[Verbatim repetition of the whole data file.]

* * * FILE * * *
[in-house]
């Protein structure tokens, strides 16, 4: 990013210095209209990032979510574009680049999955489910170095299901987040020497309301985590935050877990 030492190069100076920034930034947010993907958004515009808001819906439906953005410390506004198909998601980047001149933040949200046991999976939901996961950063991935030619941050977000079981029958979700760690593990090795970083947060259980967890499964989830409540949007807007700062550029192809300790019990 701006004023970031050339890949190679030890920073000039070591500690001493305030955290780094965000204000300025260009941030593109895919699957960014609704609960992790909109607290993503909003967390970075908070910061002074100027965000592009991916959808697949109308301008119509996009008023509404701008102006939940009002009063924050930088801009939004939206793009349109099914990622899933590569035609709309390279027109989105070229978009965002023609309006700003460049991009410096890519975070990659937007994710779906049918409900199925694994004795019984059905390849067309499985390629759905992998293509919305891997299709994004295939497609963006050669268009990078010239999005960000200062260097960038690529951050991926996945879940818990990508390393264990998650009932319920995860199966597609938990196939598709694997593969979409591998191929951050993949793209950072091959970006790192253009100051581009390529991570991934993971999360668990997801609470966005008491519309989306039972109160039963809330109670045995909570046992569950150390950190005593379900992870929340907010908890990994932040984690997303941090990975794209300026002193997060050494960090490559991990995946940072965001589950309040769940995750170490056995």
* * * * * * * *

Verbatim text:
[in-house]
């Protein structure tokens, strides 16, 4: 990013210095209209990032979510574009680049999955489910170095299901987040020497309301985590935050877990 030492190069100076920034930034947010993907958004515009808001819906439906953005410390506004198909998601980047001149933040949200046991999976939901996961950063991935030619941050977000079981029958979700760690593990090795970083947060259980967890499964989830409540949007807007700062550029192809300790019990 701006004023970031050339890949190679030890920073000039070591500690001493305030955290780094965000204000300025260009941030593109895919699957960014609704609960992790909109607290993503909003967390970075908070910061002074100027965000592009991916959808697949109308301008119509996009008023509404701008102006939940009002009063924050930088801009939004939206793009349109099914990622899933590569035609709309390279027109989105070229978009965002023609309006700003460049991009410096890519975070990659937007994710779906049918409900199925694994004795019984059905390849067309499985390629759905992998293509919305891997299709994004295939497609963006050669268009990078010239999005960000200062260097960038690529951050991926996945879940818990990508390393264990998650009932319920995860199966597609938990196939598709694997593969979409591998191929951050993949793209950072091959970006790192253009100051581009390529991570991934993971999360668990997801609470966005008491519309989306039972109160039963809330109670045995909570046992569950150390950190005593379900992870929340907010908890990994932040984690997303941090990975794209300026002193997060050494960090490559991990995946940072965001589950309040769940995750170490056995």